Ping command in Linux with examples

Originally published at: ping command in Linux with examples

This ping command guide follows my previous 90 Linux Commands frequently used by Linux Sysadmins article. As time allows, I will continue to publish articles on the 90+ commands geared toward Linux sysadmins and Linux power users. Let’s continue this series with the ping command. The Linux command line is a treasure trove of powerful tools that can help you…

Hey. Does flood ping do parallel asynchronous pings, or just continuous?

If you have a patchy internet connection, like a wi-fi hotspot connection to a 'phone in a poor reception area, it’d be nice to know how to monitor the connection to catch it as soon as the line to the ISP restores. Would ping be a good candidate for such a purpose?


Hi @AnthonyRKing Good question!!

Flood ping doesn’t perform parallel asynchronous pings, instead it sends packets as fast as possible repeatedly. While it can help monitor network stability, it may not be ideal for patchy connections. Instead, consider using regular ping with a shorter interval to monitor the connection:

ping -i 0.5

This way, you can quickly detect when the line to the ISP restores, making it a better candidate for such purposes.

You can also consider using “mtr” (My TraceRoute). MTR combines the functionality of “ping” and “traceroute” and provides real-time information on both latency and route changes, making it a useful for monitoring and diagnosing intermittent connectivity issues.

I’ll write an article for mtr next, in the meantime, see: mtr - Network Diagnostics - Documentation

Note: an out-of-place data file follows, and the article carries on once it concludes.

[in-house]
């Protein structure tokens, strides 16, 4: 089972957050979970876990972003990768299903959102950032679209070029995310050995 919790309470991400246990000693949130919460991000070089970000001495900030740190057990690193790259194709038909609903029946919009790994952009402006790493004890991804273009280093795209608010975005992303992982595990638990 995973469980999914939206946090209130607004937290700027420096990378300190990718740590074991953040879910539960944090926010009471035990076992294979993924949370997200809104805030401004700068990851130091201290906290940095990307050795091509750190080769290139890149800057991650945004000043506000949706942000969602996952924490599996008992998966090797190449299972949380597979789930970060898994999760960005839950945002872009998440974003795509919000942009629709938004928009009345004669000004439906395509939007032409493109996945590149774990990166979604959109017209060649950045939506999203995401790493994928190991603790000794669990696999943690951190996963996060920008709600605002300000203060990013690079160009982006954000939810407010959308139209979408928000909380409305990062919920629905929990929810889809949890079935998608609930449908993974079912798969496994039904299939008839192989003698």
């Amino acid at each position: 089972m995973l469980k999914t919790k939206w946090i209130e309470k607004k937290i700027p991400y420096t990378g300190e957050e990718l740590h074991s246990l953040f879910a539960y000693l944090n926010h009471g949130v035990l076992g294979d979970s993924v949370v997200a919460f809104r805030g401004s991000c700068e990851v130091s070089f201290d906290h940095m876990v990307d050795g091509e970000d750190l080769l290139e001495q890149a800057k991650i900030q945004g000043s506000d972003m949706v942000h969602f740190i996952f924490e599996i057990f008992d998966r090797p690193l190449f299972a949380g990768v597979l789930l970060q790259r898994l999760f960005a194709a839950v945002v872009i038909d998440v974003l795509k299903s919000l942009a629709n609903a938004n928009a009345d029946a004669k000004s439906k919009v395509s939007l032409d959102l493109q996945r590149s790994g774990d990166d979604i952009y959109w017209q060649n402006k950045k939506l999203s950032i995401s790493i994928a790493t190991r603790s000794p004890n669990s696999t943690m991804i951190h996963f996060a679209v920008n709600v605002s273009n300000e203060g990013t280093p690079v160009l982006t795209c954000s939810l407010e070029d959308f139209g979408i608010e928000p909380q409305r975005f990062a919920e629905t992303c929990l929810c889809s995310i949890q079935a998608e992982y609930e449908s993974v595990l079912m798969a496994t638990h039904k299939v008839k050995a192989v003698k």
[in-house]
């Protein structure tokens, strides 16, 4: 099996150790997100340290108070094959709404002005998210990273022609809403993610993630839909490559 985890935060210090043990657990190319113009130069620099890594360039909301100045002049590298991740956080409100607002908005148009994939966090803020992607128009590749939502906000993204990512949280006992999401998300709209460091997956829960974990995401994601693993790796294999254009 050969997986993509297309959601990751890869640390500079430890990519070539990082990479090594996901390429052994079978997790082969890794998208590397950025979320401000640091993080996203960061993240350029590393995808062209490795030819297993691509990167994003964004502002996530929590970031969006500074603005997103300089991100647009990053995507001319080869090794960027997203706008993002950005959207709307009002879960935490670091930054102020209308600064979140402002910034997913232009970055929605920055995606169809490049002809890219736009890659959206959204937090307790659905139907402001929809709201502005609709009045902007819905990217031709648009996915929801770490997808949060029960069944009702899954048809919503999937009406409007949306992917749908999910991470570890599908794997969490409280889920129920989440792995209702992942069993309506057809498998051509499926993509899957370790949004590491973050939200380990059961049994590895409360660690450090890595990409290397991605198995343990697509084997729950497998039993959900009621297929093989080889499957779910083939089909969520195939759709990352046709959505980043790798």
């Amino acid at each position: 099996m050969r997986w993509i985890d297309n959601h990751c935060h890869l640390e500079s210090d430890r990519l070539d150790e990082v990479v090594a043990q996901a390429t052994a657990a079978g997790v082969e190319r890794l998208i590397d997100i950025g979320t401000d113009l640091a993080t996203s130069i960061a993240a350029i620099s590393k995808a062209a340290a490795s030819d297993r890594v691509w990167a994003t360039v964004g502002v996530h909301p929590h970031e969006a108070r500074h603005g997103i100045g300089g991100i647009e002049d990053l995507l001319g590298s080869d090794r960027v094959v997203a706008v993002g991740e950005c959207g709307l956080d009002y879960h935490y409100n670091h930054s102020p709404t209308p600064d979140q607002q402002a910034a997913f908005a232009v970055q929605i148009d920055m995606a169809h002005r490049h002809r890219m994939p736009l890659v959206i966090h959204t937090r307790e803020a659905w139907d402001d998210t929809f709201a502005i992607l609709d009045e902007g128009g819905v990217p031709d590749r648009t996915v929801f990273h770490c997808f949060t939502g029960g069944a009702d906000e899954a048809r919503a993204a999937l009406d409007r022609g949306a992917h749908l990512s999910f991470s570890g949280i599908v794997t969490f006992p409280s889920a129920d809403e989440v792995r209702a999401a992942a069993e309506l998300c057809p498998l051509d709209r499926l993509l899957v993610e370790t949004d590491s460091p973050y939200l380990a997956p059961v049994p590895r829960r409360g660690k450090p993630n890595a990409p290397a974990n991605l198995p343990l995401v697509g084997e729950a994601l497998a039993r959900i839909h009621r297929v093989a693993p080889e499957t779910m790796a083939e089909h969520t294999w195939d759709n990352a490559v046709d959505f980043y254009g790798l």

If you are using your phone to monitor check out I like using GitHub - orf/gping: Ping, but with a graph on desktop.

1 Like

Very good; I’ll look forward to that then. The other thing to eliminate, or compare to, would be the Wi-Fi connection. You don’t get a router dashboard from a hot-spot (as far as I am aware), so I could also be pinging the device serving the hot-spot. It’s not obvious how to get an IP address for it though.

1 Like

I understand what you mean.

Hm… If you download Fing on your smartphone. It will scan the entire Wi-Fi network you connect to and give you the IP address to most everything that’s connected on that network. Give it a try and see if it’s does.

Well - I’m finding just using ping pretty helpful (and easy to remember), and it’s a native command, which is more attractive to me initially, than a phone app.

With this, I can easily see when the connection is really broken, and also can infer when a page load has got stuck and needs refreshing.

1 Like

There is something that should be remembered when the ping command is used:

To communicate, the ping command uses ICMP (Internet Control Message Protocol). It is like TCP or UDP but a different protocol.

Because it is a connection protocol, it can be blocked by firewalls. Some system admins block this protocol because they don’t want their servers to be scrapped by server search engines like Shodan.

So, if your ping request does not reach the server, this may be due to the server’s firewall settings.

P.S.: If you want to know more about ICMP you can check out this link:

1 Like

@hydn @serhattsnmz didnt saw this post but a great post read this morning, so coded this. An automate ping iterator and also a terraform ping associator that will create the template file and associate the ping address with it.

for i in $(cat list | cut -f 2 -d " "); do echo ping -i $i; done 
template="template text {  }"
for i in $(cat list | cut -f 2 -d " "); do echo printf "%s${template}"_"$i"; done 

You can invoke as many templates you want. You can find the entire code in the shell_terraform respository in my github which i am pushing this soon.

alles gut,

1 Like